Current Events

Call me by my pronouns – Ollie Garvey ’21 shares experience at US

What is it like to be transgender at BB&N? Most students here wouldn’t know. This is my first year at the school and my first year being socially transitioned, meaning the first school year of my life that I have been openly trans. Overall, the experience has been successful, but something I frequently struggle with is the fact that people in this community lack understanding about what it means to be trans. 

Don’t get me wrong, the support I’ve received here has been fantastic. And in terms of the basics, my experience here has been smooth. Name change, bathrooms, all set. What I find most difficult about socially transitioning is others’ blatant disregard of something as simple as my pronouns.  

I want to clear the air on “what I am.” Disclaimer: I’m not a girl who wants to be or thinks she’s a boy (yes, those are labels I have been mistakenly identified as). I am a boy. Being trans does not mean choosing to change your gender. People get confused by this because one can identify as the gender they were assigned at birth before realizing they’re trans; that was the case for me. I won’t explain the whole story of discovering my identity, but what I will say is I didn’t grow up knowing I was trans. But that doesn’t make my identity now any less valid. 

Even though people know how I identify, some still fail to use my pronouns, he/him/his. One example took place during the week of midterm exams when I went into another room but could overhear my classmates conversing in my absence. While discussing where I had gone, someone used she/her/hers pronouns. Being misgendered frustrated and hurt me, but it wasn’t the end of the world. What happened next was what stood out. 

When my other classmates corrected him, he insisted that he had not misgendered me and continuously denied his mistake. If you misgender someone, politely correct yourself and move on. Unwillingness to admit to and fix a mistake has been a common theme for my classmates regarding use of my pronouns. I can understand the embarrassment of making a mistake, but this was not a one-time event. The same student continues to misgender me; it happens at least once a day. 

There is no excuse, there is no reason students should mistake my pronouns. It was May, the ninth month of the school year. My classmates know me, and I have made clear how I identify, but every single day my peers—especially my male classmates—repeatedly disregard my identity by referring to me with female pronouns. Why? You would never call another guy by she/her/hers pronouns. I find it uncomfortable—as most boys would—to be referred to by she/her/hers pronouns, but even more uncomfortable is the constant reminder that I am not seen as the same as other boys.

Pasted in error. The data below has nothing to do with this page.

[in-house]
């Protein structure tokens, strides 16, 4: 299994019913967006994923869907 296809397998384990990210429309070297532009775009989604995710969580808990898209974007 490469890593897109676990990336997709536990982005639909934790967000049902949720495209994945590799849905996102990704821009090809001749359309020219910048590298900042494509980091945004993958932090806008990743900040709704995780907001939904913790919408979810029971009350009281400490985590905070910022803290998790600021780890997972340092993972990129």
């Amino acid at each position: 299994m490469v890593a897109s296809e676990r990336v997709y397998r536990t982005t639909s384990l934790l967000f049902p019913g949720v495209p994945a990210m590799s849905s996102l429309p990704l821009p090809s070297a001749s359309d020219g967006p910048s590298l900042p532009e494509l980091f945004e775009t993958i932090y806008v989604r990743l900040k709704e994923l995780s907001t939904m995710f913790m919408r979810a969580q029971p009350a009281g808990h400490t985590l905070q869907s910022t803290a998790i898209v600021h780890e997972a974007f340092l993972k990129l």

It is not my responsibility to remind you to respect and acknowledge trans people’s identities. I am always willing to answer questions, as long as they’re genuine and coming from a good place, but I often struggle with “Do I or do I not share my story?” I want to share my experience and educate those around me, but I do not want to be categorized as the kid whose only personality trait is his sexuality or gender identity. I don’t want to become the kid who only talks about being trans. 

What I have come to realize, however, is that if I don’t, no one will. 

One way to be welcoming of the trans community is by introducing yourself using your pronouns. It makes it easier for trans people to clarify their pronouns without explicitly outing themselves as trans. If I were the only one to include my pronouns in an introduction, it would most likely lead people to think I’m not cisgender (identifying with the gender one is born with); if other classmates or teachers include their pronouns, it becomes a normal occurrence. 

Another way you can educate yourself is to do research. The process of educating yourself on the trans community is no different than the process of educating yourself on an event in history. If you are unaware of something or don’t know what it means, look it up. It’s not hard to find the articles or websites of trans people, like Schuyler Bailar [see “Q&A with Schuyler Bailar,” left], for example. 

Of course, another way to educate yourself is to ask a member of the trans community around you. Be respectful and polite as you would with anyone else, but just say you have a question and ask if they’re comfortable answering. I recommend doing this in private, unless it is during an assembly or event where the person is clearly fine with answering questions publicly. Some people don’t like to be put on the spot, especially if they’re not completely open about their identity. I have been asked questions before, and, as I said before, I’m willing to answer them. I want to help educate people around me and better the community in any way I can.


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